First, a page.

When I say right wing nutties I mean people who deny climate change is occuring.  These are usually Tea Party folks with nut cracker brains.  But I would further argue that you will find very few progressive or liberal folks that support nuclear power for reasons I have posted frequently here.  Politicians are very often beholden to their financial supporters so there will be some Democrats who will support nuclear for mercenary reasons.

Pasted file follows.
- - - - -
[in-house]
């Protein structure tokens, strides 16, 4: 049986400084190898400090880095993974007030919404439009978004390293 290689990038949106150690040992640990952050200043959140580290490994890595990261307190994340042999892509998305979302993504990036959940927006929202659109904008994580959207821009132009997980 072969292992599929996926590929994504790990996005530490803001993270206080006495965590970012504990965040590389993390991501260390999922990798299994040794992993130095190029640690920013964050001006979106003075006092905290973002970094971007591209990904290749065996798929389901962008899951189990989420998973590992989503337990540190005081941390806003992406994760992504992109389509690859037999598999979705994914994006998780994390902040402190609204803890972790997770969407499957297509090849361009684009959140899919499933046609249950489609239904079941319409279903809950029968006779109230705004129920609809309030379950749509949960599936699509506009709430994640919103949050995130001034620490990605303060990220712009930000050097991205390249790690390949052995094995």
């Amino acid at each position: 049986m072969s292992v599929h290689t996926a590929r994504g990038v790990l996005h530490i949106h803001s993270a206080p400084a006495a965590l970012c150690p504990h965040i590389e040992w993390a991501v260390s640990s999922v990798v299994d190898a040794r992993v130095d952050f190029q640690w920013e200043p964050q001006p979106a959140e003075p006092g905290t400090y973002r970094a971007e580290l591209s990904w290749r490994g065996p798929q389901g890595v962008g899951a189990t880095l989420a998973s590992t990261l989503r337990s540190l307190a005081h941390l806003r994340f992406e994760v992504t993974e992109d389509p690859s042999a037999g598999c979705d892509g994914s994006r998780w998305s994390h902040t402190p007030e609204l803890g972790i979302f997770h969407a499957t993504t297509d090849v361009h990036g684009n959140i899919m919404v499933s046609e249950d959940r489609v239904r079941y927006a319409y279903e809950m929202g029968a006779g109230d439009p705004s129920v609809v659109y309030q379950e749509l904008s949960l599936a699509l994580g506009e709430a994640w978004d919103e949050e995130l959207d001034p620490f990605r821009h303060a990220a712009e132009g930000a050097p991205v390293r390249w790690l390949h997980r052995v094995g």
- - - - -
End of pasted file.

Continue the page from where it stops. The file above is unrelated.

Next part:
Finally, I find it quaint that people who oppose nuclear power are, in your view, people who listen to biased groups and sources, think with their emotions and make false connections.  What is it with right wing nutties and pro-nuclear folks that makes them think they know what truth is and that they are absolutely right?  Nuclear power was born in secrecy, grew up in deceit, and lives on lies.  What part of this don't you agree with?

September 8, 2013    View Comment    

On Fukushima Radiation Affecting US Tuna